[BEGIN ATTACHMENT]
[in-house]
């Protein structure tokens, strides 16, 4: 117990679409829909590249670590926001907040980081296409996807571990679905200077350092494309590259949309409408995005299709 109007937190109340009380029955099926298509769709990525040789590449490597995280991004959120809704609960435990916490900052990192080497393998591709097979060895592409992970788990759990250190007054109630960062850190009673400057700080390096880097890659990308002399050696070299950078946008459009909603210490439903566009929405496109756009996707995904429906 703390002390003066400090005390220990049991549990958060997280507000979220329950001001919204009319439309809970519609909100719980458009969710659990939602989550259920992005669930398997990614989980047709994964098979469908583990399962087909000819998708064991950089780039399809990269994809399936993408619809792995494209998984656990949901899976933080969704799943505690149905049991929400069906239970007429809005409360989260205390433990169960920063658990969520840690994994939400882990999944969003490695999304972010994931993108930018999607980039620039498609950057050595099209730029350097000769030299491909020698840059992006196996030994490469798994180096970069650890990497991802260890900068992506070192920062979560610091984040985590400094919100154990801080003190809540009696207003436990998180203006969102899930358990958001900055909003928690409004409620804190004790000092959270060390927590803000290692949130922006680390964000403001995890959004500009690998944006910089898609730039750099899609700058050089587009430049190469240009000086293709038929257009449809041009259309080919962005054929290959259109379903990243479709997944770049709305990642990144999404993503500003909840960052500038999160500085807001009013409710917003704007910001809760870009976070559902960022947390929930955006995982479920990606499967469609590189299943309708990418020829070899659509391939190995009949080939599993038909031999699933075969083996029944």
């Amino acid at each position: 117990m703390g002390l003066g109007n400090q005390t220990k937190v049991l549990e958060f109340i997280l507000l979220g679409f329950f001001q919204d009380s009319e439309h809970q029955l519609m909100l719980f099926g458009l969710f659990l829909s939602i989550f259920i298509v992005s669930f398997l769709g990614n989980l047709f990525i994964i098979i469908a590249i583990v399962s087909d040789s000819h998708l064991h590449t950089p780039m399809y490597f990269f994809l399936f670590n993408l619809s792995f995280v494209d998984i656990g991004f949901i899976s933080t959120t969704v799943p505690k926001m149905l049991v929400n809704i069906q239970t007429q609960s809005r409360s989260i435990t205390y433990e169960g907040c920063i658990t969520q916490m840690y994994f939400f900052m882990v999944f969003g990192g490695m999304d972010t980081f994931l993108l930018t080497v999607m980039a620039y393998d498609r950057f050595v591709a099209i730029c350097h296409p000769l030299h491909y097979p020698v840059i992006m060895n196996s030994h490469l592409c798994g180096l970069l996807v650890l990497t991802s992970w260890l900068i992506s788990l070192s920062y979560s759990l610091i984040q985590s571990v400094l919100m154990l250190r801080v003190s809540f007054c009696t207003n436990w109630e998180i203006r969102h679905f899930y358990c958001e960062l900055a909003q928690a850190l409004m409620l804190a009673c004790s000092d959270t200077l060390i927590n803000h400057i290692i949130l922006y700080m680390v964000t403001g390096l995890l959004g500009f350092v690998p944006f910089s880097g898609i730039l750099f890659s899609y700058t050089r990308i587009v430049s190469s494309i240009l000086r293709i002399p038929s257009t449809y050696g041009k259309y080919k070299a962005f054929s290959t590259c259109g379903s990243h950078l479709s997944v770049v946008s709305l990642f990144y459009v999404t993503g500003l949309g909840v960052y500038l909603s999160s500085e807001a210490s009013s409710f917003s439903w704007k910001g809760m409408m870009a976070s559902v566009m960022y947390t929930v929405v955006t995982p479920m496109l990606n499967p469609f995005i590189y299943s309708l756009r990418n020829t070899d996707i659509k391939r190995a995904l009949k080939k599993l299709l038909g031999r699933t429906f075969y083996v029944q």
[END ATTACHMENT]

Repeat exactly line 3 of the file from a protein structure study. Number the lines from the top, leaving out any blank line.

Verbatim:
């Amino acid at each position: 117990m703390g002390l003066g109007n400090q005390t220990k937190v049991l549990e958060f109340i997280l507000l979220g679409f329950f001001q919204d009380s009319e439309h809970q029955l519609m909100l719980f099926g458009l969710f659990l829909s939602i989550f259920i298509v992005s669930f398997l769709g990614n989980l047709f990525i994964i098979i469908a590249i583990v399962s087909d040789s000819h998708l064991h590449t950089p780039m399809y490597f990269f994809l399936f670590n993408l619809s792995f995280v494209d998984i656990g991004f949901i899976s933080t959120t969704v799943p505690k926001m149905l049991v929400n809704i069906q239970t007429q609960s809005r409360s989260i435990t205390y433990e169960g907040c920063i658990t969520q916490m840690y994994f939400f900052m882990v999944f969003g990192g490695m999304d972010t980081f994931l993108l930018t080497v999607m980039a620039y393998d498609r950057f050595v591709a099209i730029c350097h296409p000769l030299h491909y097979p020698v840059i992006m060895n196996s030994h490469l592409c798994g180096l970069l996807v650890l990497t991802s992970w260890l900068i992506s788990l070192s920062y979560s759990l610091i984040q985590s571990v400094l919100m154990l250190r801080v003190s809540f007054c009696t207003n436990w109630e998180i203006r969102h679905f899930y358990c958001e960062l900055a909003q928690a850190l409004m409620l804190a009673c004790s000092d959270t200077l060390i927590n803000h400057i290692i949130l922006y700080m680390v964000t403001g390096l995890l959004g500009f350092v690998p944006f910089s880097g898609i730039l750099f890659s899609y700058t050089r990308i587009v430049s190469s494309i240009l000086r293709i002399p038929s257009t449809y050696g041009k259309y080919k070299a962005f054929s290959t590259c259109g379903s990243h950078l479709s997944v770049v946008s709305l990642f990144y459009v999404t993503g500003l949309g909840v960052y500038l909603s999160s500085e807001a210490s009013s409710f917003s439903w704007k910001g809760m409408m870009a976070s559902v566009m960022y947390t929930v929405v955006t995982p479920m496109l990606n499967p469609f995005i590189y299943s309708l756009r990418n020829t070899d996707i659509k391939r190995a995904l009949k080939k599993l299709l038909g031999r699933t429906f075969y083996v029944q």